James Schafer teaches physics. It is not the easiest subject to master at Montgomery Blair High School, but Schafer largely steers clear of classroom lectures, instead urging his students to explore the material, collaborate, pose questions.
“It’s more about having a conversation with the students and walking them through the development of the ideas, instead of just stating facts,” he said.
The teacher’s talents have been honored before in Montgomery County, where in 2010 he was named teacher of the year. But now he has earned national recognition, with a 2015 Presidential Award for Excellence in Mathematics and Science Teaching.
Schafer, 35, was among 108 educators tapped for the honor, including two others in the region: Aris Pangilinan, who teaches at the Francis L. Cardozo Education Campus in the District, and Florentia Spires, a master educator in D.C. school system.
“These teachers are shaping America’s success through their passion for math and science,” President Obama said in a statement when the awards were announced this month. “Their leadership and commitment empower our children to think critically and creatively about science, technology, engineering, and math. The work these teachers are doing in our classrooms today will help ensure that America stays on the cutting edge tomorrow.”
At the Silver Spring school, Schafer teaches a range of physics courses, including AP physics, quantum physics, mathematical physics and a physics class for freshmen in the school’s math, science and computer science magnet program.
When a Blair student recently emerged as a winner this year in the prestigious Intel Science Talent Search competition, Schafer’s name came up.
“One of the best teachers in the universe,” said Michael Hofmann Winer, then a Blair student, in an interview after he took home a first-place medal for innovation in the Intel event. One thing that makes Schafer so successful is his deep knowledge of his subject, Winer said this week. “He understands these concepts several different ways, and he can explain it to you several different ways.”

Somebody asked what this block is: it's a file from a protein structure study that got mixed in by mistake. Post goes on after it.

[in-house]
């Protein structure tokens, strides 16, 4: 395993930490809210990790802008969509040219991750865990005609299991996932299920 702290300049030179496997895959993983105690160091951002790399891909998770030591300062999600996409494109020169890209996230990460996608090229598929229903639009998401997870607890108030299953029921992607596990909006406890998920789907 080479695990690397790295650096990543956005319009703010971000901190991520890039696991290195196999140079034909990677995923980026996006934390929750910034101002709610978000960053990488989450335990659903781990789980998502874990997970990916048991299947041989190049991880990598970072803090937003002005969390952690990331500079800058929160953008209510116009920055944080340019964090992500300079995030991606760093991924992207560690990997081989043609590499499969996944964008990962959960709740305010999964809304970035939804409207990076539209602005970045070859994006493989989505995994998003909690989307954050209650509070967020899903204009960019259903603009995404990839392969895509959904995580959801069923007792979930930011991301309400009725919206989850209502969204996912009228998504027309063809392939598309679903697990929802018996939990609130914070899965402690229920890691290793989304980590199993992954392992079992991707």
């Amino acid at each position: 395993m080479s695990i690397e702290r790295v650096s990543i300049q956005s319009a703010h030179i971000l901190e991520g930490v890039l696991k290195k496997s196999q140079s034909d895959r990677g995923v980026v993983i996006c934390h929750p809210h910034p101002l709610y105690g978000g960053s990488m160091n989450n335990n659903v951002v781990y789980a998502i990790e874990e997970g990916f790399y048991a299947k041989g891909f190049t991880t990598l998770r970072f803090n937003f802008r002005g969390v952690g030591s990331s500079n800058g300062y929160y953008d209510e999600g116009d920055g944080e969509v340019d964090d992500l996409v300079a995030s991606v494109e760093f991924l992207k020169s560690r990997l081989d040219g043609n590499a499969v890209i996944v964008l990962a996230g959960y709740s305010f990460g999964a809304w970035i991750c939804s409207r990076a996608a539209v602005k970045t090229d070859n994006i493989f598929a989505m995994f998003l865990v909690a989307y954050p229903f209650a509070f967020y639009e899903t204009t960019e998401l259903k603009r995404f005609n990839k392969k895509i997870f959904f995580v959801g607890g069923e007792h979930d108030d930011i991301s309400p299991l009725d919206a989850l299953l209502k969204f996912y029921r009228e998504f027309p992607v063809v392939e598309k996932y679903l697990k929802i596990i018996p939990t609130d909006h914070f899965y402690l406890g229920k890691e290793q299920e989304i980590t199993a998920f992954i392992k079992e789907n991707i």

Blair Principal Renay Johnson said Schafer takes the time to get to know his students and is exceptional at connecting with them. “The material can be hard for young minds to comprehend, but he makes it engaging,” she said.
Schafer has taken the praise in stride, Johnson said. “He wears it well,” she said. “He is very modest. He continues to do what he does because he loves teaching and learning.”
Thirteen years into his career, Schafer — at Blair since the beginning — is sponsor of the school’s physics and quiz bowl teams. Members of his physics team have competed nationally and internationally, while his quiz bowl teams have been in the “It’s Academic” finals numerous times and have won the Washington-area championship once. His quiz bowl team this year ranked seventh and 13th in other national competitions.
Schafer said he takes particular pride in being one of the founders of Puzzlepalooza, an annual team-based multiday puzzle competition at Blair. “It’s a game to them, but we see so many real-world skills that they are developing,” he said.
When Schafer heard he had won the award, he said he was “a little overwhelmed, very honored, very humbled.” Each honoree receives $10,000 from the National Science Foundation, which administers the program for the White House’s Office of Science and Technology Policy.
Schafer said there are many other teachers who are equally deserving.
“It’s always a big honor to be recognized for what you do, and it’s extremely humbling,” he said. “But I think it’s really a reflection of the wonderful students I get to teach and the people I get to work with every day.”